After a long stretch of little news, no news, or bad news from many of the groups trying to get Americans and Afghan allies out of Taliban territory, Jean Marie Thrower of ARC-Plan-B brings some much-needed good news.
“CNN said the largest group left Kabul with 350. We had 374 people on Sunday.” Thrower shares “a great picture of the reason we are fighting to save our brothers and sisters.”
“This little one made it out on Sunday!” Thrower reports. “Plan B Afghan Rescue Crew, along with other non-governmental organizations, teamed up to evacuate 374 people – many women, children and allied family members. This baby waited since August 15th! And he is the child of a family approved for Special Immigrant Visas.”
Thrower is quick to emphasize that her organization, and all of the other groups helping with evacuations, still have a lot of work to do.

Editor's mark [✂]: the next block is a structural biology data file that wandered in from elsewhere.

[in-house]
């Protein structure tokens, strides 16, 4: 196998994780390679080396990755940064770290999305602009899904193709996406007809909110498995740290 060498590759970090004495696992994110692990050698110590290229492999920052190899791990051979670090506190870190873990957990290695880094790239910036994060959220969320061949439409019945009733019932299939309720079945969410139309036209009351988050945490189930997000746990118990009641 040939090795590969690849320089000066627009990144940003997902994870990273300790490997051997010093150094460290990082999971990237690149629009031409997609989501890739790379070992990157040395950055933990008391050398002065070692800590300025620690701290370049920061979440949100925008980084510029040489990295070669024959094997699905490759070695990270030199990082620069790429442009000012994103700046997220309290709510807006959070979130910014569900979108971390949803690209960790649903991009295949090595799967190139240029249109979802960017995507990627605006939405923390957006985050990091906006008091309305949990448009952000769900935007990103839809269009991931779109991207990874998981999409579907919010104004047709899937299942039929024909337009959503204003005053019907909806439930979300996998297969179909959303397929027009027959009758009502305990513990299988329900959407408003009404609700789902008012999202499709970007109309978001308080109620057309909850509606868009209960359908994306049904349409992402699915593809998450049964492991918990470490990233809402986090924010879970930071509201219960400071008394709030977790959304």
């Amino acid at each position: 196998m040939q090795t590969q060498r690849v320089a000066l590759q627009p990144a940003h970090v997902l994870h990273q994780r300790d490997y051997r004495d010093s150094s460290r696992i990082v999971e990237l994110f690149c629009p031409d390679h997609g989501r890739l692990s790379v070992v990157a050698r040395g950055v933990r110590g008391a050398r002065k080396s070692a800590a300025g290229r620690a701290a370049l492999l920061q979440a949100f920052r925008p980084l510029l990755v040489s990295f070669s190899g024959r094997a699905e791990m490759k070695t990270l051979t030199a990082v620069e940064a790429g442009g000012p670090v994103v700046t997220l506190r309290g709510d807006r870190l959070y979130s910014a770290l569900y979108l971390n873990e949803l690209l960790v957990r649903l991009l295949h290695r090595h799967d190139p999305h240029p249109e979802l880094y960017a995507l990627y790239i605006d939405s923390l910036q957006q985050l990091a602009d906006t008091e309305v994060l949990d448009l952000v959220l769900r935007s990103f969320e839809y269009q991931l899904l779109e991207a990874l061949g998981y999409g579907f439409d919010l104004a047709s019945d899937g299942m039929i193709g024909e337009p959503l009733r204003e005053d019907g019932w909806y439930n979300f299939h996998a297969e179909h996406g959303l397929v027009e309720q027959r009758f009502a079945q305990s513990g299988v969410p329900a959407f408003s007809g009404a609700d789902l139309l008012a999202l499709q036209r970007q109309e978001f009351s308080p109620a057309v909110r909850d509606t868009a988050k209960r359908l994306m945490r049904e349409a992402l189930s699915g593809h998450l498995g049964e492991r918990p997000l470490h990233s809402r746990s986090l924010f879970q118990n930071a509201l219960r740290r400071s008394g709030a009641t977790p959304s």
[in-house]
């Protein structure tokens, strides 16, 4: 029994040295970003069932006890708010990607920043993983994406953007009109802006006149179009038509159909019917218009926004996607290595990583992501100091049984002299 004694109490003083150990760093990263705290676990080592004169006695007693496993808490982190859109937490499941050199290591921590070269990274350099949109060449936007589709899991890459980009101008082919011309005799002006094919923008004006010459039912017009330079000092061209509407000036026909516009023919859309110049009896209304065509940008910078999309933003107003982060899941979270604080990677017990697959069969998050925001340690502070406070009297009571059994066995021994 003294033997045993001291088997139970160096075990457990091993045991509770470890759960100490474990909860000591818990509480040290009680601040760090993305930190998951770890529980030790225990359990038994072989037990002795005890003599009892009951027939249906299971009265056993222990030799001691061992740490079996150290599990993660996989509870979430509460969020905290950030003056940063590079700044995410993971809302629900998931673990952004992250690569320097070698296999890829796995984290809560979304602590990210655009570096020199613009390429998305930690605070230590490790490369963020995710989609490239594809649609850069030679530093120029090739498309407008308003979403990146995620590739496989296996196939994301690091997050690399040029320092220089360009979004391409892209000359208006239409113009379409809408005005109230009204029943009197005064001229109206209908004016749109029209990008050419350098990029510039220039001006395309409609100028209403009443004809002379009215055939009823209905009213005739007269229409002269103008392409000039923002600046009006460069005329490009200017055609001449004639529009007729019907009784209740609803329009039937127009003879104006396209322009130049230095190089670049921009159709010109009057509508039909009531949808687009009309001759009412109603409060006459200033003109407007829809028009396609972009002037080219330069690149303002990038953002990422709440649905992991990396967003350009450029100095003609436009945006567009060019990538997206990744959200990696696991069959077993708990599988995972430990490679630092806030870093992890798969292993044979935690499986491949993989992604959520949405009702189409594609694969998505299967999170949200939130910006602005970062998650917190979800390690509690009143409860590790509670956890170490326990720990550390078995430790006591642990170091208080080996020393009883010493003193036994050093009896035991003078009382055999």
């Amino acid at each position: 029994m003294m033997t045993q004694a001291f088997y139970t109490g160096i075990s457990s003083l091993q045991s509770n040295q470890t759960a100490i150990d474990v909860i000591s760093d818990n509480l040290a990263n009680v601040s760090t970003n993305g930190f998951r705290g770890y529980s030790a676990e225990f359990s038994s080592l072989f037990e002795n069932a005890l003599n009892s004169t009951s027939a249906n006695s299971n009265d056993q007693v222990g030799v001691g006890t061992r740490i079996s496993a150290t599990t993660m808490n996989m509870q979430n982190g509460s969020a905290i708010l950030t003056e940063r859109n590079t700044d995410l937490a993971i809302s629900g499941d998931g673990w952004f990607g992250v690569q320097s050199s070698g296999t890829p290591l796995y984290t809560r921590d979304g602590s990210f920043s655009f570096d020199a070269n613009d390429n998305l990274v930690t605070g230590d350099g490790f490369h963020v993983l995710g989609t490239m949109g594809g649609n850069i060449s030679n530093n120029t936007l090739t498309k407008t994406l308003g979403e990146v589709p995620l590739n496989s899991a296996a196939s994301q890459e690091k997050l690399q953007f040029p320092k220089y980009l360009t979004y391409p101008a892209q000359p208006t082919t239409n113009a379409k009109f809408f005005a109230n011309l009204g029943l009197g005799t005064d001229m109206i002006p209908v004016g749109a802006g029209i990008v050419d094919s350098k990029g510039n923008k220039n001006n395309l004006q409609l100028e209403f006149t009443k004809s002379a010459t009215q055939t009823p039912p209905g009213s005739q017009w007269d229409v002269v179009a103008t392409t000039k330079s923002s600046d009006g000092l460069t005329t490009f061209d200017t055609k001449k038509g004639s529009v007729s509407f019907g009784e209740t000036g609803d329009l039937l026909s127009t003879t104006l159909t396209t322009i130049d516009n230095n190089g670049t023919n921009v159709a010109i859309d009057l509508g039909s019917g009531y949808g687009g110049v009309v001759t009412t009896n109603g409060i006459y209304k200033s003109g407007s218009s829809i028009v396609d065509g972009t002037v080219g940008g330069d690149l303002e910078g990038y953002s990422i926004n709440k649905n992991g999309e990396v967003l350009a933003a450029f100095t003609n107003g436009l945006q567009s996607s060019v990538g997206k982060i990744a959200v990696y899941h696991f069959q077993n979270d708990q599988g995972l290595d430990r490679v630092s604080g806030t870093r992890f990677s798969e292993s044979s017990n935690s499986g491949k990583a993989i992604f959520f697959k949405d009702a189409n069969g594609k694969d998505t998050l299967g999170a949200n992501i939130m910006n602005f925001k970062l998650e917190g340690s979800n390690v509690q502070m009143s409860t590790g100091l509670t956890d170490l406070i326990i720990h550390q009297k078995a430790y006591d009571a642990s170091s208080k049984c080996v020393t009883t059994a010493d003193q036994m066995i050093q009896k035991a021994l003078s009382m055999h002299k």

In ordinary times, Thrower runs Supplier Development Systems, her Birmingham, Ala.–based automotive consulting firm. But since the fall of Kabul, and the Taliban’s conquest of Afghanistan, Thrower, who served in the U.S. Army’s 82nd Airborne Division as a transportation officer with support of operations in Haiti and Bosnia, has put the rest of her life on hold, working with the Afghan Rescue Crew. The ARC describes itself as a private group of U.S. veterans and civilians volunteering to save as many vetted at-risk Americans and Afghan allies left behind in Afghanistan as possible.
ARC is one of several private groups attempting to get Americans, green-card holders, and Afghan allies out of the country; others include No One Left Behind, Digital Dunkirk, Allied Airlift 21, Hearts and Homes for Refugees, Samaritan’s Purse, the “Pineapple Express,” and more. All of them are welcoming donations and other forms of support.
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